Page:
Chandni smirked a tiny smirk. Dinah went for a closer. “And, hey, if you really want to find something in a mess, send two women, am I right?” That got Chandni to laugh and the working relationship on better footing.

Wireshark finished its work and then Chandni went to the filter field and typed in the || to add the condition to also filter on that MAC address as a source. Wireshark thrashed accordingly. Once the filters were complete, she exported the packets – about 2% of the total capture – to a new PCAP file. She closed the original file and opened up the much more manageable 3 MB capture.

There were still over 100000 packets, but that was much more preferable than what was packed into the original capture. Chandni started paging down through the packets, focused on source and destination addresses. It wasn’t three pages before she noticed something. “It’s all coming and going from that address there.” She pointed at the address in question. “What is that, the main control station or something?”

Dinah scrolled through her briefing materials on her tablet. “What are the last four letters in that address?”


Dinah found an address that ended with those letters and squinted back and forth from Chandni’s screen to her tablet to confirm that, yes, it was a wireless tower. “Go ahead and cut that from the capture. Both source and destination. See if there’s an outside source sending instructions.”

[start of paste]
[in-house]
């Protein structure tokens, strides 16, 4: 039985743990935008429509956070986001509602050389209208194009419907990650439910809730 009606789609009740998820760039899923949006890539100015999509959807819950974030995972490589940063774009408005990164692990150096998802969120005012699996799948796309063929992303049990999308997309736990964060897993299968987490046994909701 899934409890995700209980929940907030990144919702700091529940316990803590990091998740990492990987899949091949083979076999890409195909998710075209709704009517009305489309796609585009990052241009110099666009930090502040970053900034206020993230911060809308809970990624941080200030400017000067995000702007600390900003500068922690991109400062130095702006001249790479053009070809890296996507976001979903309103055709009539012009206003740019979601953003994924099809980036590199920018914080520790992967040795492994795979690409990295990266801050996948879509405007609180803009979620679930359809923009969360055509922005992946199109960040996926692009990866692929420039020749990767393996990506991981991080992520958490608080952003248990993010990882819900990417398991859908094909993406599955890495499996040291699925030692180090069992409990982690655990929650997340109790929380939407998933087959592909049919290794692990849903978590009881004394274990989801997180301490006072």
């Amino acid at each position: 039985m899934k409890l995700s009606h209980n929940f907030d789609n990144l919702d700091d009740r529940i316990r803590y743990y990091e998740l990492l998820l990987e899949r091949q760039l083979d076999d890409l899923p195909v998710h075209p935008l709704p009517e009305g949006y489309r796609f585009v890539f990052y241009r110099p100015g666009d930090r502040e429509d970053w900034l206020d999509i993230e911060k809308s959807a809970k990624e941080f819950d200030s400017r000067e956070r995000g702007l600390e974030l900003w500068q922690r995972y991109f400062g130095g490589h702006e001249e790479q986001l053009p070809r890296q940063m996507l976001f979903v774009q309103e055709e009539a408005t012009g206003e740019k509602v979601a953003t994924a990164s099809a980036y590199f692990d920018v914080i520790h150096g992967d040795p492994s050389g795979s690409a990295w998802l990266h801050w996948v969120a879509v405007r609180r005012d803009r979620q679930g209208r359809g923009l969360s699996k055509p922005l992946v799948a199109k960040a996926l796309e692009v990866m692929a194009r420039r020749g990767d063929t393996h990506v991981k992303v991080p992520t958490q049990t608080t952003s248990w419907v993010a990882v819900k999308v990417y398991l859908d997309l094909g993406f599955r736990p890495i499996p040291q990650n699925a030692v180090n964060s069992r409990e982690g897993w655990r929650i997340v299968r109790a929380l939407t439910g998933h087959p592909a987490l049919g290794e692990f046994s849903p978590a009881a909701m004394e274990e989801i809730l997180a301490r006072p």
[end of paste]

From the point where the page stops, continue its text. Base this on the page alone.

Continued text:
Chandni filtered and then they both went through the remaining packets, filtering further on conversations with legitimate DFW towers. They got to the last 2300 packets, and they were all to and from the tower in Terminal D, where the van’s movement had been halted by an agent with an EMP gun that had happened to be on the scene. Chandni let go of her mouse and leaned back in her chair. “All the traffic was from the towers. Nothing outside.”

Dinah didn’t like that, either. Outside source of transmissions would have made things easier. She did not relish trying to sort commands from authentication and keepalive traffic in this stream and then seeing if there was a matching pattern in the other vans’ traffic. Ugh.

“Umm… what about the grenade launchers in the vans? When did they start firing?” Chandni had a great idea.

“Load up the main capture, and let’s take a look at the moment everything started firing. Better, chop off the last 20 minutes and look there. If the things weren’t integrated in the van systems, and I’ll bet they weren’t, I’ll say you’re right in about half an hour, when we see the commands.”

Chandni never loaded a massive capture file with more enthusiasm than she did at that moment. She went to the end of the capture, scrolled up to 1200 seconds before the time of the last packet, highlighted a frame, hit SHIFT CTRL END and became crestfallen when her keyboard shortcut-fu failed to highlight the packets she wanted to export.